UNTIL THE LAST YEAR, when the Central African Republic’s civil war became a humanitarian crisis too dire to ignore, most Americans thought little about the country at all. It has a low global profile in part because it is exceedingly poor, with four out of five people living on less than $2 a day. It has some natural resources, but because it is landlocked by other troubled countries—Chad, Sudan, Congo, and Cameroon—even if a lull in the war allowed it to extract those from the ground, it would still face formidable problems in exporting them.
But for one group, the Central African Republic is anything but ignorable, and in fact is home to an enduring scientific mystery. Geophysicists who map the earth’s magnetic fields have identified a disturbance in the earth’s natural magnetic fields within the Republic. They still have few clues about what causes it, but at least some think it could be key to understanding one of the most dramatic events in the history of the planet.
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Filed under: Boston Globe, Africa, Central African Republic, science
Originally appeared in Perspektif (Turkish).
Filed under: Perspektif, Africa, Central African Republic
Originally appeared in The New York Times.
BANGUI, Central African Republic — This nation is flirting with genocide. Two barely organized groups — one Christian, one Muslim — have been fighting for control in the last year, and in some areas have tried to hunt each other to extinction. C.A.R. is splitting in two, with Muslims in the north and Christians in the south. Much of the capital is already empty of Muslims.
And yet casting the conflict in religious terms is a poor way to understand it. The war was caused not by sectarian differences, but by political and economic grievances, the products of systematic neglect of Muslim areas by the government once run by François Bozizé, a general backed by Chad and France. Religious divisions mapped onto, and exacerbated, senses of longstanding economic and political injustice. Read the rest of this entry »
Filed under: New York Times, Africa, Central African Republic, religion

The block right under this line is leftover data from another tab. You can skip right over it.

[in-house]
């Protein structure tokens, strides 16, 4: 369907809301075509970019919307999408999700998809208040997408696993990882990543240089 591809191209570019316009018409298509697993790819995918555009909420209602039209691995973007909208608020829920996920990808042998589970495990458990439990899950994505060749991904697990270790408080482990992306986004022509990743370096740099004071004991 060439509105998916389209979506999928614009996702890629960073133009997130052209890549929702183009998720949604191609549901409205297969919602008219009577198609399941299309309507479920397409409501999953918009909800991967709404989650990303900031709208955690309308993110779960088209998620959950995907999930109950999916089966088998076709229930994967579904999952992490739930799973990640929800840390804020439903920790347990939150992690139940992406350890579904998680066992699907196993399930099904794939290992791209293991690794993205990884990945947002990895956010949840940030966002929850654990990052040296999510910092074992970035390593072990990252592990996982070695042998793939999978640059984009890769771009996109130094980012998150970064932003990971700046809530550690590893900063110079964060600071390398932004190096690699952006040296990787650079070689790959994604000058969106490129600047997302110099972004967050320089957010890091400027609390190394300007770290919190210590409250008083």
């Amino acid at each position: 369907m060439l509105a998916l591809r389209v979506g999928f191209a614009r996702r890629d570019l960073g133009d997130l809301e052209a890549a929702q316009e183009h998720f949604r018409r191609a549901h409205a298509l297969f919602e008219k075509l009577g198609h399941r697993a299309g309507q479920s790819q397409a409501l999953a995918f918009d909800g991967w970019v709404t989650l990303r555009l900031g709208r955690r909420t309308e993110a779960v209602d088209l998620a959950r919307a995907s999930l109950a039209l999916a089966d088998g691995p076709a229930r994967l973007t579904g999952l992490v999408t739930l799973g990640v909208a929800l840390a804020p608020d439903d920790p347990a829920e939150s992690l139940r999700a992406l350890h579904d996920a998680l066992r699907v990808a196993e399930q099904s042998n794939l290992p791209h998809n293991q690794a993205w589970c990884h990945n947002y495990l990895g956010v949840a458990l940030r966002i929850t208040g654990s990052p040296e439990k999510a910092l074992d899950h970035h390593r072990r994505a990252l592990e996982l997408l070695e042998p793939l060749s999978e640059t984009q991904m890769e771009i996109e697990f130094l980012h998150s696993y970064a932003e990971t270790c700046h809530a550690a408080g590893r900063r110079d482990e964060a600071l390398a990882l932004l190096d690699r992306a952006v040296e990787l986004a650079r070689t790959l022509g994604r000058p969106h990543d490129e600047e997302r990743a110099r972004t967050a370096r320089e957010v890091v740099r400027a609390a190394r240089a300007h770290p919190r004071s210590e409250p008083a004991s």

Originally appeared in The New Republic.
Bangui, the capital of the Central African Republic (CAR), has never been known for the reliability of its public utilities. Most trash is picked through by scavengers, and the remaining mango pits, scraps of plastic, and rusty bottlecaps pile up on dirt roads or get blown into fetid open sewers. But since December, along a desolate stretch of the Avenue de France, the Red Cross has operated an on-demand, white-gloved sanitation service that, within an hour of being called, will show up to collect human bodies, whether chopped up or left intact.
The Avenue de France marks a divide between two neighborhoods, and the human remains belong to those who have, for one reason or another, strayed too far in the wrong direction. The road itself is devoid of foot traffic—a no-man’s-land where both sides can deposit their victims, so they don’t have to bury them or let them rot within smelling distance in the African sun. North of the line is the Fifth Arrondissement, a neighborhood inhabited almost exclusively by Christians now that its Muslim residents have either been killed or forced into exile. The Muslims who haven’t fled the country live primarily in the Third Arrondissement, just south of the Avenue de France. There, being a Christian is a condition nearly as fatal as being a Muslim is to the north, south, east, or west. Read the rest of this entry »
Filed under: New Republic, Africa, Central African Republic, military
My report from the rebel-encircled banquet of François Bozizé, president of the Central Africa Republic, is in the July/August Foreign Policy.
Filed under: Foreign Policy, Central African Republic
In the June Atlantic, I report on witchcraft litigation in the Central African Republic.
Filed under: Atlantic Monthly, Central African Republic
The Lord’s Resistance Army has been kidnapping, brainwashing, and murdering unlucky adolescents in a remote corner of the Central African Republic. The Ugandan military is trailing the LRA, sometimes killing them and sometimes not.
Click through to read my report for The National on the world’s most technologically outmatched insurgency.
Filed under: National, Africa, Central African Republic, military, war
20 December 2009 • 11:01 am
A dispatch from the Central African Republic for Sphere.
Filed under: Sphere (AOL), animals, Central African Republic